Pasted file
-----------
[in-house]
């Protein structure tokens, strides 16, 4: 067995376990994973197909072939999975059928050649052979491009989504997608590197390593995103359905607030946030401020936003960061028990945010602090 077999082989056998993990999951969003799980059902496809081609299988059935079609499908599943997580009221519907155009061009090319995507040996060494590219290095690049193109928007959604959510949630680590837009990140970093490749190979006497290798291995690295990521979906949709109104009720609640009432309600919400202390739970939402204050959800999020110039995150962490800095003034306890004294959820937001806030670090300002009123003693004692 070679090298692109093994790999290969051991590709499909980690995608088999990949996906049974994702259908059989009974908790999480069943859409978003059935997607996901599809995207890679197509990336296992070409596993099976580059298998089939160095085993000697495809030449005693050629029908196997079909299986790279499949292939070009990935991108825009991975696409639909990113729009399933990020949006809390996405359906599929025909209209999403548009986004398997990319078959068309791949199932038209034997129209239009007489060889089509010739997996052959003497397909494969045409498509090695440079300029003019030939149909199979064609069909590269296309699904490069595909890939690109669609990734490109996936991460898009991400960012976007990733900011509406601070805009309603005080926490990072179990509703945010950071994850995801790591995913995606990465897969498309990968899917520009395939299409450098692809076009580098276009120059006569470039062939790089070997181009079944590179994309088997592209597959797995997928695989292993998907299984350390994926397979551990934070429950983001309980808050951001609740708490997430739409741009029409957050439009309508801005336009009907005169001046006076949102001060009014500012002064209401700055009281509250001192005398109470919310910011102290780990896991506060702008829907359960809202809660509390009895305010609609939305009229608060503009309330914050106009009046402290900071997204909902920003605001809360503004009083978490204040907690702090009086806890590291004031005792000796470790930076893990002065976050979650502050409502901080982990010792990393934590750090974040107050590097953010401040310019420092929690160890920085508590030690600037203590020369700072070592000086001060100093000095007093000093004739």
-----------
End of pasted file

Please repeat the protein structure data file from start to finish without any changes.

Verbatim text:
[in-house]
């Protein structure tokens, strides 16, 4: 067995376990994973197909072939999975059928050649052979491009989504997608590197390593995103359905607030946030401020936003960061028990945010602090 077999082989056998993990999951969003799980059902496809081609299988059935079609499908599943997580009221519907155009061009090319995507040996060494590219290095690049193109928007959604959510949630680590837009990140970093490749190979006497290798291995690295990521979906949709109104009720609640009432309600919400202390739970939402204050959800999020110039995150962490800095003034306890004294959820937001806030670090300002009123003693004692 070679090298692109093994790999290969051991590709499909980690995608088999990949996906049974994702259908059989009974908790999480069943859409978003059935997607996901599809995207890679197509990336296992070409596993099976580059298998089939160095085993000697495809030449005693050629029908196997079909299986790279499949292939070009990935991108825009991975696409639909990113729009399933990020949006809390996405359906599929025909209209999403548009986004398997990319078959068309791949199932038209034997129209239009007489060889089509010739997996052959003497397909494969045409498509090695440079300029003019030939149909199979064609069909590269296309699904490069595909890939690109669609990734490109996936991460898009991400960012976007990733900011509406601070805009309603005080926490990072179990509703945010950071994850995801790591995913995606990465897969498309990968899917520009395939299409450098692809076009580098276009120059006569470039062939790089070997181009079944590179994309088997592209597959797995997928695989292993998907299984350390994926397979551990934070429950983001309980808050951001609740708490997430739409741009029409957050439009309508801005336009009907005169001046006076949102001060009014500012002064209401700055009281509250001192005398109470919310910011102290780990896991506060702008829907359960809202809660509390009895305010609609939305009229608060503009309330914050106009009046402290900071997204909902920003605001809360503004009083978490204040907690702090009086806890590291004031005792000796470790930076893990002065976050979650502050409502901080982990010792990393934590750090974040107050590097953010401040310019420092929690160890920085508590030690600037203590020369700072070592000086001060100093000095007093000093004739």